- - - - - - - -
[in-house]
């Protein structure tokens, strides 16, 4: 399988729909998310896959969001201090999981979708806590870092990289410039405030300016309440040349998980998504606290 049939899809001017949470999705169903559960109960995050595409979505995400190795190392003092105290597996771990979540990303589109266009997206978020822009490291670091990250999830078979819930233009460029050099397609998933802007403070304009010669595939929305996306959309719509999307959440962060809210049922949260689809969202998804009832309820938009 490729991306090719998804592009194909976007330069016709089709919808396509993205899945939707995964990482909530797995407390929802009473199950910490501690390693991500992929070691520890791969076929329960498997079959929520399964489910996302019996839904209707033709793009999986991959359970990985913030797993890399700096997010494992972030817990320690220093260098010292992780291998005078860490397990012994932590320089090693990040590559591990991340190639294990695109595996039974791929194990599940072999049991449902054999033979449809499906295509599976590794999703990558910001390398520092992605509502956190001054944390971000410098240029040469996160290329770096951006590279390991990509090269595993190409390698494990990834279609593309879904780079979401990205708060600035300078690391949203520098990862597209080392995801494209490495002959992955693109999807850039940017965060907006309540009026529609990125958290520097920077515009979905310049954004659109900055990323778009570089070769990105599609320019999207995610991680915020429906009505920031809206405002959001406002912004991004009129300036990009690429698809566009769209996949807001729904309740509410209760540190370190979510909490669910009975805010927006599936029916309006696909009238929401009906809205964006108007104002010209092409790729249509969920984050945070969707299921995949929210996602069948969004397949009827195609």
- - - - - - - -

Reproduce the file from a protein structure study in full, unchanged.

[in-house]
């Protein structure tokens, strides 16, 4: 399988729909998310896959969001201090999981979708806590870092990289410039405030300016309440040349998980998504606290 049939899809001017949470999705169903559960109960995050595409979505995400190795190392003092105290597996771990979540990303589109266009997206978020822009490291670091990250999830078979819930233009460029050099397609998933802007403070304009010669595939929305996306959309719509999307959440962060809210049922949260689809969202998804009832309820938009 490729991306090719998804592009194909976007330069016709089709919808396509993205899945939707995964990482909530797995407390929802009473199950910490501690390693991500992929070691520890791969076929329960498997079959929520399964489910996302019996839904209707033709793009999986991959359970990985913030797993890399700096997010494992972030817990320690220093260098010292992780291998005078860490397990012994932590320089090693990040590559591990991340190639294990695109595996039974791929194990599940072999049991449902054999033979449809499906295509599976590794999703990558910001390398520092992605509502956190001054944390971000410098240029040469996160290329770096951006590279390991990509090269595993190409390698494990990834279609593309879904780079979401990205708060600035300078690391949203520098990862597209080392995801494209490495002959992955693109999807850039940017965060907006309540009026529609990125958290520097920077515009979905310049954004659109900055990323778009570089070769990105599609320019999207995610991680915020429906009505920031809206405002959001406002912004991004009129300036990009690429698809566009769209996949807001729904309740509410209760540190370190979510909490669910009975805010927006599936029916309006696909009238929401009906809205964006108007104002010209092409790729249509969920984050945070969707299921995949929210996602069948969004397949009827195609």